Bernese Mountain Dog
The Bernese Mountain Dog, or Berner Sennenhund, is one of the four varieties of Swiss Mountain Dog from the Canton of Bern, in Switzerland. It belongs to AKC’s Working Group. Descended from mastiff-type dogs 2,000 years ago, Berners bred with local dogs and became all-around farm dogs. Alpine herdsmen used this breed as a watchdog and a draft dog, with a pair of Berners hauling wood, milk, and cheese in a cart.
With a calm and stable personality, the breed needs time with their families. Bernese Mountain Dogs make wonderful family pets, especially when they use the famous Berner Nudge (or Bump) to get your attention.
Sensitive to heat and humidity, the sweet-tempered, intuitive Bernese Mountain Dog is a large dog with males weighing 80 to 115 pounds, and females tipping the scales at 70 to 95 pounds. It’s critical to train them early not to pull on the leash, or come when called.
Official Standard of the Bernese Mountain Dog
Bernese Mountain Dog Club of America
General Appearance: The Bernese Mountain Dog is a striking. tri-colored, large dog. He is sturdy and balanced. He is intelligent, strong and agile enough to do the draft and droving work for which he was used in the mountainous regions of his origin. Dogs appear masculine, while bitches are distinctly feminine.
Size, Proportion, Substance: Measured at the withers, dogs are 25 to 271⁄2 inches; bitches are 23 to 26 inches. Though appearing square, Bernese Mountain Dogs are slightly longer in body than they are tall. Sturdy bone is of great importance. The body is full.
Head – Expression is intelligent, animated and gentle. The eyes are dark brown and slightly oval in shape with close-fitting eyelids. Inverted or everted eyelids are serious faults. Blue eye color is a disqualification. The ears are medium sized, set high, triangular in shape, gently rounded at the tip, and hang close to the head when in repose. When the Bernese Mountain Dog is alert, the ears are brought forward and raised at the base; the top of the ear is level with the top of the skull. The skull is flat on top and broad, with a slight furrow and a well-defined, but not exaggerated stop. The muzzle is strong and straight. The nose is always black. The lips are clean and, as the Bernese Mountain Dog is a dry-mouthed breed, the flews are only slightly developed. The teeth meet in a scissors bite. An overshot or undershot bite is a serious fault. Dentition is complete.
Neck, Topline, Body: The neck is strong, muscular and of medium length. The topline is level from the withers to the croup. The chest is deep and capacious with well-sprung, but not barrel- shaped, ribs and brisket reaching at least to the elbows. The back is broad and firm. The loin is strong. The croup is broad and smoothly rounded to the tail insertion. The tail is bushy. It should be carried low when in repose. An upward swirl is permissible when the dog is alert, but the tail may never curl or be carried over the back. The bones in the tail should feel straight and should reach to the hock joint or below. A kink in the tail is a fault.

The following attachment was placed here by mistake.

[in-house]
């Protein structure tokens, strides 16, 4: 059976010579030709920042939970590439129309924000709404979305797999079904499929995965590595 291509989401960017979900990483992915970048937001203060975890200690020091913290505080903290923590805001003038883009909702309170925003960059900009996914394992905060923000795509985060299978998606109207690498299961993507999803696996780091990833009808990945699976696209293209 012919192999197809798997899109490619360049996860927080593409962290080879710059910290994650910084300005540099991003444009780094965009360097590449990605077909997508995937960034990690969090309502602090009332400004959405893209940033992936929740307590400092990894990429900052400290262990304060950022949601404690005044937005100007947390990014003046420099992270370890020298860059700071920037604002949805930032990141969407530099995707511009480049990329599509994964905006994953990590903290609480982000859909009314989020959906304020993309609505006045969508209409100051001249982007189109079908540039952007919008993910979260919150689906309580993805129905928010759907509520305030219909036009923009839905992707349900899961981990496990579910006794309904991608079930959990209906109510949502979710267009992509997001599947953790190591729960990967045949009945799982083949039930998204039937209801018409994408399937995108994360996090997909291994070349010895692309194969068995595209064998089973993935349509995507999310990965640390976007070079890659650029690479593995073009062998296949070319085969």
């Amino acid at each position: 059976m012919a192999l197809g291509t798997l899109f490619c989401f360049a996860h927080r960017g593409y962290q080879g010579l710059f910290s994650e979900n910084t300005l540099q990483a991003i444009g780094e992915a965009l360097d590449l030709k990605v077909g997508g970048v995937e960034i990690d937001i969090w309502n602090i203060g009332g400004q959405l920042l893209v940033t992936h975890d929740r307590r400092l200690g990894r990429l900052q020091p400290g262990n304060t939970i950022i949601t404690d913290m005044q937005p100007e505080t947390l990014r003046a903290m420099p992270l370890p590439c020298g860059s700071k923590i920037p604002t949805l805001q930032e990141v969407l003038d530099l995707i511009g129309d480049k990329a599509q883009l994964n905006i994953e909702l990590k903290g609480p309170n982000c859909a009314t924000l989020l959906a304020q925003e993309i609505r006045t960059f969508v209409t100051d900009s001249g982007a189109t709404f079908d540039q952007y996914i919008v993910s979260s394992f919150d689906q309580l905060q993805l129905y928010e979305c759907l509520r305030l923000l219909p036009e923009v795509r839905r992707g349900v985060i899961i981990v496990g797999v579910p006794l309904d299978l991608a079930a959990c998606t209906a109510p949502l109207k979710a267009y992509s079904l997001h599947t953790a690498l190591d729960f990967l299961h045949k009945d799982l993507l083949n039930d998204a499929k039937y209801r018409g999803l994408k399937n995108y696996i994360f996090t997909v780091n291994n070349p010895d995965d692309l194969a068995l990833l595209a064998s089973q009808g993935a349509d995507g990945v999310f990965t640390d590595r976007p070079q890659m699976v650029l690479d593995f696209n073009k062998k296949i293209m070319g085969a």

Forequarters: The shoulders are moderately laid back, flat-lying, well-muscled and never loose. The legs are straight and strong and the elbows are well under the shoulder when the dog is standing. The pasterns slope very slightly, but are never weak. Dewclaws may be removed. The feet are round and compact with well-arched toes.
Hindquarters: The thighs are broad, strong and muscular. The stifles are moderately bent and taper smoothly into the hocks. The hocks are well let down and straight as viewed from the rear. Dewclaws should be removed. Feet are compact and turn neither in nor out.
Coat: The coat is thick, moderately long and slightly wavy or straight. It has a bright natural sheen. Extremely curly or extremely dull-looking coats are undesirable. The Bernese Mountain Dog is shown in natural coat and undue trimming is to be discouraged.
Color and Markings: The Bernese Mountain Dog is tri-colored. The ground color is jet black. The markings are rich rust and clear white. Symmetry of markings is desired. Rust appears over each eye, on the cheeks reaching to at least the corner of the mouth, on each side of the chest, on all four legs, and under the tail. There is a white blaze and muzzle band. A white marking on the chest typically forms an inverted cross. The tip of the tail is white. White on the feet is desired but must not extend higher than the pasterns. Markings other than described are to be faulted in direct relationship to the extent of the deviation. White legs or a white collar are serious faults. Any ground color other than black is a disqualification.
Gait: The natural working gait of the Bernese Mountain Dog is a slow trot. However, in keeping with his use in draft and droving work, he is capable of speed and agility. There is good reach in front. Powerful drive from the rear is transmitted through a level back. There is no wasted action. Front and rear legs on each side follow through in the same plane. At increased speed, legs tend to converge toward the center line.
Temperament: The temperament is self-confident, alert and good-natured, never sharp or shy. The Bernese Mountain Dog should stand steady, though may remain aloof to the attentions of strangers.
Disqualifications: Blue eye color. Any ground color other than black.
Approved February 10, 1990 Effective March 28, 1990
image source: unsplash Meta: The best wet dog food brand for your pet depends on their dietary needs and age. In this article, we’ll help you narrow down the list to the top five options to try first. Even though dog food seems simple, locating the perfect...
By Nina Ottosson Why do show dogs thrive with puzzles and brain teasers? Dogs as well as humans need activity. But it’s important to find a balance of activity and inactivity, so the dog does not get stressed by under- or over activity. Finding that balance is easier...